This key planning textbook on designing healthy and sustainable communities informs planners about community life and the processes of planning and equips them with the essential knowledge and skills they need to organise change and improve the quality of urban living. The author examines the impacts of social and economic change on community life and organization and explores ways in which these changes can be planned and managed. Community planning is presented as a means to balance and integrate beneficial change with the maintenance of valued cultural traditions and life styles. This involves bringing together fields of study and practice including urban and regional planning, design, communication, housing, community organization, employment, transport, and governance. Links drawn between personal values, human activities, physical spaces and societal governance assist this process of synthesis. Establishing a common vocabulary to discuss planning - for urban and regional planners, including health planners; and open space planners - enables both students and practitioners to work with each other and with those for whom they provide services to create stronger, healthier and more sustainable communities. The aims and roles of community planning are explored and the key planning operations are explained, including the phases and applications of community planning method; the planning and location of community facilities; the roles of design in shaping responsive community spaces; and the capacity of different types of community governance to improve the relations between citizens and societies. The book is organized into two main parts: after the first three chapters have established the interests and scope of community planning, the next six each moves from an account of issues and theoretical concerns, through a review of case studies, to summaries of leading practice. This positive approach is intended to encourage readers to develop their own capacities for effective participation and action. The concluding chapter draws together the contributions of preceding ones to demonstrate the integrity of the community planning process Supplementary website: www.wiley.com/go/heywoodIn the oldest paintings, hand stencils literally put peoplea#39;s mark on the rocks, and abstract networks of criss-cross lines proclaimed the tribea#39;s possession of the land. ... Aboriginal art is thriving and evolving into new combinations of traditional elements and abstract relations. ... She painted many hundreds of canvases in a remarkable range of styles, using dots, nodes, stripes derived from body painting anbsp;...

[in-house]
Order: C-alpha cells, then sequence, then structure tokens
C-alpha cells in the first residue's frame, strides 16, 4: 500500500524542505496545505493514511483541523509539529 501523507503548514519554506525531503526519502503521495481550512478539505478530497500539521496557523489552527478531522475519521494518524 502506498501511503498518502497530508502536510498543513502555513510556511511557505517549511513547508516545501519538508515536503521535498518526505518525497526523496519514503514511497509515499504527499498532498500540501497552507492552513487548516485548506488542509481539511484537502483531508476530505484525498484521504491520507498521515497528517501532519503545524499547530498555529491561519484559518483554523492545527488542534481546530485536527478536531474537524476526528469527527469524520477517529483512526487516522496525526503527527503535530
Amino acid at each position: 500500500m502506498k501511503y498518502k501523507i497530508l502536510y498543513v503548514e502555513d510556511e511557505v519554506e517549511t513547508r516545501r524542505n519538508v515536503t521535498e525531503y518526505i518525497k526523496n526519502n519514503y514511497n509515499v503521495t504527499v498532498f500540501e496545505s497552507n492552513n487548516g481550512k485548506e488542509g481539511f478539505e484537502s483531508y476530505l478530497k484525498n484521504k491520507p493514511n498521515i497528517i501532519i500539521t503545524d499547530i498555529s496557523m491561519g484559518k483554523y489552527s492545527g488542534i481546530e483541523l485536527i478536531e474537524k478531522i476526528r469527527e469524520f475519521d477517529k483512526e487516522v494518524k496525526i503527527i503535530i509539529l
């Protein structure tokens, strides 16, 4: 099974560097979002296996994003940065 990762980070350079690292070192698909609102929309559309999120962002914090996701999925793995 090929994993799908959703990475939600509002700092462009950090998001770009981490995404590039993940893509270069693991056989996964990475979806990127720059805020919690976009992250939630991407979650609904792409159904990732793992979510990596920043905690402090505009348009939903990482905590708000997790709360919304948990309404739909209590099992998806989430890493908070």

|Publisher||:||John Wiley & Sons - 2011-05-06|